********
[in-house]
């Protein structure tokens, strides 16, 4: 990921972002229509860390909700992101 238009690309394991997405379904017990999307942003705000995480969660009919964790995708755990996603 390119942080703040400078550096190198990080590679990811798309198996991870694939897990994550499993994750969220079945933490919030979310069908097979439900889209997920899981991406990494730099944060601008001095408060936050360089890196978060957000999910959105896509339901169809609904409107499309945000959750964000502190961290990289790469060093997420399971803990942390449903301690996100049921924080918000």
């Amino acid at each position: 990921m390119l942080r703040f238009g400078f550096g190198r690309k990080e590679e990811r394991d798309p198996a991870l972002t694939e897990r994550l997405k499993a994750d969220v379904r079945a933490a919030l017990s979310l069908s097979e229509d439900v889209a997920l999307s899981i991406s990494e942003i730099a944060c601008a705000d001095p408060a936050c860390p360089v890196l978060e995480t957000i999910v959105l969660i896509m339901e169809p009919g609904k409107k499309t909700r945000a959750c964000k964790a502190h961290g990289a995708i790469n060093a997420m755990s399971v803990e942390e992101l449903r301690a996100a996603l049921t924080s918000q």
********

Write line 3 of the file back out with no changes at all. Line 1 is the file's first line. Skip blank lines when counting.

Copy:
């Amino acid at each position: 990921m390119l942080r703040f238009g400078f550096g190198r690309k990080e590679e990811r394991d798309p198996a991870l972002t694939e897990r994550l997405k499993a994750d969220v379904r079945a933490a919030l017990s979310l069908s097979e229509d439900v889209a997920l999307s899981i991406s990494e942003i730099a944060c601008a705000d001095p408060a936050c860390p360089v890196l978060e995480t957000i999910v959105l969660i896509m339901e169809p009919g609904k409107k499309t909700r945000a959750c964000k964790a502190h961290g990289a995708i790469n060093a997420m755990s399971v803990e942390e992101l449903r301690a996100a996603l049921t924080s918000q």